Outgoing Prime Minister Ehud Olmert apparently failed on Tuesday to win a firm pledge that Moscow would halt the sale of advanced weapons to Iran and Syria.
Wrapping up a two-day visit, Olmert said only that he had succeeded in getting Russian President Dmitry Medvedev to understand his fears that Russian-made missiles and other technology could fall into the hands of anti-Israel militants in the Middle East.
"My feeling is the Russian government understands well the Israeli position and is aware the possible influence such supplying could have on stability in the region," Olmert told reporters traveling with him.
But he gave no direct response to the question of whether Russia had agreed not to sell the S-300 anti-aircraft missile system to Tehran, which Israel sees as a threat to its existence, saying: "We discussed issues of weapons sales and the possibility of weapons sales."
Jerusalem is particularly concerned that sales of the missile system could threaten Israel's air superiority over Iran and Syria. And if Iran received these missiles, it would be able to protect its nuclear sites more effectively, making an aerial strike on these sites more difficult.
At the Moscow meeting, the two leaders did agree to open a permanent line of dialogue on defense issues and to set up a "strategic team" to continue discussing the weapons sales.
"Russia's policy will continue to be that it would not hurt Israeli security under any circumstances," Olmert said Medvedev told him in the course of a two-hour meeting at the Kremlin.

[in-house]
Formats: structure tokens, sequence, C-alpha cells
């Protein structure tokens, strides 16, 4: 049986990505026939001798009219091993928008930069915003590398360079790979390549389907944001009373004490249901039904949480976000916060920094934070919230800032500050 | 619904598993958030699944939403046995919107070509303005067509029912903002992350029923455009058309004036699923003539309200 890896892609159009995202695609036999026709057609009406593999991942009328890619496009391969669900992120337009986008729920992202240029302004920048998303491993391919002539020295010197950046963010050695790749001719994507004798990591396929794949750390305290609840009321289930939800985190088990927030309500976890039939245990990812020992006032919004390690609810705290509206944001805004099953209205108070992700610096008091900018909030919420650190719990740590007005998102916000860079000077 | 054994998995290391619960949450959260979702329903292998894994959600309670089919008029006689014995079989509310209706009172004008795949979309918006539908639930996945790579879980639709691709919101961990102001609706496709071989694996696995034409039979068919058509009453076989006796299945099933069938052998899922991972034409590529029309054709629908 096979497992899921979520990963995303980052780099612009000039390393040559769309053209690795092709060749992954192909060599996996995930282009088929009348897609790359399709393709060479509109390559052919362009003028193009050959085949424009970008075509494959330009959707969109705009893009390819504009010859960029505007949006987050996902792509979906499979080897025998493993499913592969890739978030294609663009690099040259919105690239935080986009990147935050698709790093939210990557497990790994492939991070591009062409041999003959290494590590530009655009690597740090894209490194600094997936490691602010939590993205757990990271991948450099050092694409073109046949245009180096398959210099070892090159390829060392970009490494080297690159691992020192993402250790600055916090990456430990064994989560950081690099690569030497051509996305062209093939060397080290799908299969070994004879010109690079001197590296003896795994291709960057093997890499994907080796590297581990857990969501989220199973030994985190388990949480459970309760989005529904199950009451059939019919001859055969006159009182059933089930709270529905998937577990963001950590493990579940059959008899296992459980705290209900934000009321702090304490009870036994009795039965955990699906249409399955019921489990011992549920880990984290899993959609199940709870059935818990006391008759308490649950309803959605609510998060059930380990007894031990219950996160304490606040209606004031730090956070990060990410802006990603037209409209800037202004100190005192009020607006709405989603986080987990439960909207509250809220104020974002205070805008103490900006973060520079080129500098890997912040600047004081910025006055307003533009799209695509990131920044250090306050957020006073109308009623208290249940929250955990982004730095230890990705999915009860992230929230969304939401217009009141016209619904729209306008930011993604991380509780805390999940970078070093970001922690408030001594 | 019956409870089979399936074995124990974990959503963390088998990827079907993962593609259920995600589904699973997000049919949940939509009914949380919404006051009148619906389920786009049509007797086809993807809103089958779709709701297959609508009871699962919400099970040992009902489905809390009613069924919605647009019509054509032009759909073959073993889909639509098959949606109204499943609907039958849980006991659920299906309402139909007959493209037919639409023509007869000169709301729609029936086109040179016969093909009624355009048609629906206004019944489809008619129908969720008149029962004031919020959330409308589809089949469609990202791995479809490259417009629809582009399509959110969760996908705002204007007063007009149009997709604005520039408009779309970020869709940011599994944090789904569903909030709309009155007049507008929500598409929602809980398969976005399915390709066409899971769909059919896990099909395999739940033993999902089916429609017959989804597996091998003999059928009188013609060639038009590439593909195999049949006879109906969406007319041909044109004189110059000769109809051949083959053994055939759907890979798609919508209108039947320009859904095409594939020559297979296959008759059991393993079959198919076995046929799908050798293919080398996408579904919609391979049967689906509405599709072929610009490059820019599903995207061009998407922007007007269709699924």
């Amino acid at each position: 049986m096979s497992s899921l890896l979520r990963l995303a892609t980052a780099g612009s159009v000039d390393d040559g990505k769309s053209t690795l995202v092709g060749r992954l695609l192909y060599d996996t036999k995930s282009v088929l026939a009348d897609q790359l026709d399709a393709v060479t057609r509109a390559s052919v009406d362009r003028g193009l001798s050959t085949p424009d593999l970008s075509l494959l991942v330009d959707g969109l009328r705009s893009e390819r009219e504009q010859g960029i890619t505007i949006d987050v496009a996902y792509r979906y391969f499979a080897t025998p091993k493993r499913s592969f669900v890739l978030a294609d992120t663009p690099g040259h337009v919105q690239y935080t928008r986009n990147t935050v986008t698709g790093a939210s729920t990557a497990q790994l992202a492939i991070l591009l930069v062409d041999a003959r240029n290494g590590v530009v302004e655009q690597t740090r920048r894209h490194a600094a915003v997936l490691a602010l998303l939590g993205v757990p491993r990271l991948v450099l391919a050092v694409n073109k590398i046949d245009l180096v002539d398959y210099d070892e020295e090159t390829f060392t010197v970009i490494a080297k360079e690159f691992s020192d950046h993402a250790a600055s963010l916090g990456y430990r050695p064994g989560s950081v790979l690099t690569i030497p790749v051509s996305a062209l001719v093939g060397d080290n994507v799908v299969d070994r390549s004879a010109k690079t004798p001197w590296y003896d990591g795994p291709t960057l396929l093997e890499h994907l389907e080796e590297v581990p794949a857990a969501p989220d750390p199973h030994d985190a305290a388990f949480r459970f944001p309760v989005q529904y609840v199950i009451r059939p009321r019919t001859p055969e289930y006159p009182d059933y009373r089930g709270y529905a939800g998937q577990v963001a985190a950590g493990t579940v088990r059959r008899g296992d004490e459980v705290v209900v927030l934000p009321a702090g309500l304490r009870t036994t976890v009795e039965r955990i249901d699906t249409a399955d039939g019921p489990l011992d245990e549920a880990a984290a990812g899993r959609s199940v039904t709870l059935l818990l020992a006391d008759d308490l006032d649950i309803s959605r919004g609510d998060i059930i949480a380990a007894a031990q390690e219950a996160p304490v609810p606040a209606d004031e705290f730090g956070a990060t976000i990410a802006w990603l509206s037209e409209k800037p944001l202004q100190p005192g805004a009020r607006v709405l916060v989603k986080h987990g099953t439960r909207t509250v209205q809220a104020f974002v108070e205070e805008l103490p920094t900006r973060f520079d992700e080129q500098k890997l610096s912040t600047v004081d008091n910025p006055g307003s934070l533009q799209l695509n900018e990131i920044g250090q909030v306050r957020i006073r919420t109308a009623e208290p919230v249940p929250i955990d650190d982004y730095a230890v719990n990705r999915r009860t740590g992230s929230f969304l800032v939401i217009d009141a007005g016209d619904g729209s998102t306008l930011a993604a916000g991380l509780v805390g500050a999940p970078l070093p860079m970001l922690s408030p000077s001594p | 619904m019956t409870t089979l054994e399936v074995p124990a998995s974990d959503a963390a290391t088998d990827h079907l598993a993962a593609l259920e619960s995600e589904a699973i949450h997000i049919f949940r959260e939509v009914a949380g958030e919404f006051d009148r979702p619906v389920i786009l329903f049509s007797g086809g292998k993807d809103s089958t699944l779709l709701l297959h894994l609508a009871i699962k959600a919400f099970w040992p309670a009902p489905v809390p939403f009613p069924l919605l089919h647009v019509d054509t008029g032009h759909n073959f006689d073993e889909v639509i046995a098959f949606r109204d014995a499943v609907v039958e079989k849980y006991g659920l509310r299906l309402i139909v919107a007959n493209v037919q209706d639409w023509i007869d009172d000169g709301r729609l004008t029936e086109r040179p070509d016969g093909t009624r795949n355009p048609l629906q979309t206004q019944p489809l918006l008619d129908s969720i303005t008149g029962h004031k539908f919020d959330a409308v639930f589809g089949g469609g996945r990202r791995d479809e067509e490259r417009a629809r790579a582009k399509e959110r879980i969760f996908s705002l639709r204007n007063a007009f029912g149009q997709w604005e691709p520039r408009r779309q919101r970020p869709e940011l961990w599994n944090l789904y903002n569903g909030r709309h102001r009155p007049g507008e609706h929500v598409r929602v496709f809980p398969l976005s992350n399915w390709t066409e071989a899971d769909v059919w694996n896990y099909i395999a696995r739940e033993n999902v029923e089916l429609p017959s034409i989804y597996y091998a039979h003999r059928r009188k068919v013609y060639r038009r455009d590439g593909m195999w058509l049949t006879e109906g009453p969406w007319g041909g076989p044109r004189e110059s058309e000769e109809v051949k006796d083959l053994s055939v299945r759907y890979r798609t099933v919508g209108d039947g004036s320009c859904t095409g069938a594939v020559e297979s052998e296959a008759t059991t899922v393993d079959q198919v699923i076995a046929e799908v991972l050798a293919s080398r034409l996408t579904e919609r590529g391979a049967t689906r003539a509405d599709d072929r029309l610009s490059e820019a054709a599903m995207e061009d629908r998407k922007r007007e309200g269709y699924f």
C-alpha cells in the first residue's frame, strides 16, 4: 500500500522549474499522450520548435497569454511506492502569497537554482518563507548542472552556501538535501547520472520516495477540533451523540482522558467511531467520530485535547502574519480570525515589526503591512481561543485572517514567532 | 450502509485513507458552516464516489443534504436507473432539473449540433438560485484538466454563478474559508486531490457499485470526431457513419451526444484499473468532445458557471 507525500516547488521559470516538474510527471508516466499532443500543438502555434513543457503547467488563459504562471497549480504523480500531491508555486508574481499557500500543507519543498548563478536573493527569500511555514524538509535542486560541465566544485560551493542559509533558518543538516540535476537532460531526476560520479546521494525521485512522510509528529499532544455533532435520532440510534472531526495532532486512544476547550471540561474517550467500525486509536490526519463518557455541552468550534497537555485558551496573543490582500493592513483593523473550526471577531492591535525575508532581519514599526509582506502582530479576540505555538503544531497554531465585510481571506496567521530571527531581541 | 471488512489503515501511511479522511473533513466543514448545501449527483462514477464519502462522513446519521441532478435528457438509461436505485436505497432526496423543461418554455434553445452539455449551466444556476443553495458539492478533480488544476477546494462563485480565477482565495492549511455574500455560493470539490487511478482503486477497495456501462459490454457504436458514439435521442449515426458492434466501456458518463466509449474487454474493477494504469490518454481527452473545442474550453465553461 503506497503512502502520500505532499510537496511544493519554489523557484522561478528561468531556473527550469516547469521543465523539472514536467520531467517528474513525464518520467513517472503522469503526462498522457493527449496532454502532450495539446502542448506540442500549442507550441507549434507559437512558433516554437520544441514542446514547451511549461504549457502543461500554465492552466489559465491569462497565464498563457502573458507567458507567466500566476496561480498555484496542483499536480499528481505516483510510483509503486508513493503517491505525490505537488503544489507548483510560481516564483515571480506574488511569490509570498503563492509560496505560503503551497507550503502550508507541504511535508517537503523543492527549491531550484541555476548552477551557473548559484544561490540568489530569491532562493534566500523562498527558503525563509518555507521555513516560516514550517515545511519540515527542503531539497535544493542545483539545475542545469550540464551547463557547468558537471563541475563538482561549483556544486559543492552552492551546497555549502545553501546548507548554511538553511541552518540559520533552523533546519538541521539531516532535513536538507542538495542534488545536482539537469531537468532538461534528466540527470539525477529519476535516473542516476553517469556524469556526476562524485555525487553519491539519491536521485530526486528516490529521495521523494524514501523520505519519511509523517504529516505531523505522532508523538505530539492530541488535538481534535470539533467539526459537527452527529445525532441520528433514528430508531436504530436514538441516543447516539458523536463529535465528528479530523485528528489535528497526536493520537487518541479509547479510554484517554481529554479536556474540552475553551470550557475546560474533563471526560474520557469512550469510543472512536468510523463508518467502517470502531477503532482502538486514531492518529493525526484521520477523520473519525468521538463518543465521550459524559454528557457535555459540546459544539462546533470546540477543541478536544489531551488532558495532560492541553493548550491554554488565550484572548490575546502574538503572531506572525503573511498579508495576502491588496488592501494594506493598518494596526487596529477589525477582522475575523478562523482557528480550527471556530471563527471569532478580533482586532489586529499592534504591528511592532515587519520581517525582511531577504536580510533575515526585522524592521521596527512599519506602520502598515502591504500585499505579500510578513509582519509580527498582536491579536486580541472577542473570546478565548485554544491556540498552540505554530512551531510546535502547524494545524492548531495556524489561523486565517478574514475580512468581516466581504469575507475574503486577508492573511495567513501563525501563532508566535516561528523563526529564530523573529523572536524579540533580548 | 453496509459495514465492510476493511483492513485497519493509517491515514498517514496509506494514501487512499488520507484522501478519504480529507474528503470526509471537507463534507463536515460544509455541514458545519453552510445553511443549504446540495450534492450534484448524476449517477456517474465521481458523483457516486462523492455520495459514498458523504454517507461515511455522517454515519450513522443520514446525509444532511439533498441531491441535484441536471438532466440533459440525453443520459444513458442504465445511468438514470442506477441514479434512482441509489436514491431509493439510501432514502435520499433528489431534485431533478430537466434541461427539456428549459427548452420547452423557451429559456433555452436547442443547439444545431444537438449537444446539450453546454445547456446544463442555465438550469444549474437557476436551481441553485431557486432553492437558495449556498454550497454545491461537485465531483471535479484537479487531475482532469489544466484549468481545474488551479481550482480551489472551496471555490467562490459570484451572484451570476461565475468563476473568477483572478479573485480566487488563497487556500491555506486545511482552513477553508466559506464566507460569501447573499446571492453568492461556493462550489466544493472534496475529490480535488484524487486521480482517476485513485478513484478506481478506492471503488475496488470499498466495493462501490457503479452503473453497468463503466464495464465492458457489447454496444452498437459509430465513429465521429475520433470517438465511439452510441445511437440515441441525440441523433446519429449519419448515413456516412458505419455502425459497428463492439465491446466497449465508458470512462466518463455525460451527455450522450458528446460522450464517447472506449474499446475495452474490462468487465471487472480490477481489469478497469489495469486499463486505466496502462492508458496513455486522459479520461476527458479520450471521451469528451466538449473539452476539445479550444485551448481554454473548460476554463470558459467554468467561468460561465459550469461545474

"We agree to upgrade our economic, defensive and strategic ties. We agreed to set up a new mechanism to ensure continuous contacts on these issues," he said.
After the meeting, Olmert said that Israel would not be prepared to tolerate a nuclear-armed Iran. However, he said there has been no change in his position on the matter.
"I have never announced that it Israel intends to attack Iran and I have not presented a specific plan for a military operation and I have not suggested a date for this. On the contrary, I've noted that there is exaggeration in Israeli statements on the subject," the prime minister said.
Olmert and Medvedev exchanged greetings before reporters before the meeting. The prime minister told the Russian leader of Israel's decision to return the Sergey Compound in Jerusalem to Russian ownership, a decision Medvedev openly praised.
PM invites Medvedev to visit Jerusalem
Olmert also invited Medvedev to visit Jerusalem. The Russian president said he would be happy to accept the invitation as it had been a long-time since he made such a trip.
The S-300 missile, called the SA-10 in the west, has a range of 150 kilometers (90 miles) and is capable of striking a plane up to 30 kilometers (18 miles) above the ground.
On Monday, Russia's arms export monopoly denied that it plans to deliver the S-300 missiles to either Iran or Syria, the Interfax news agency reported.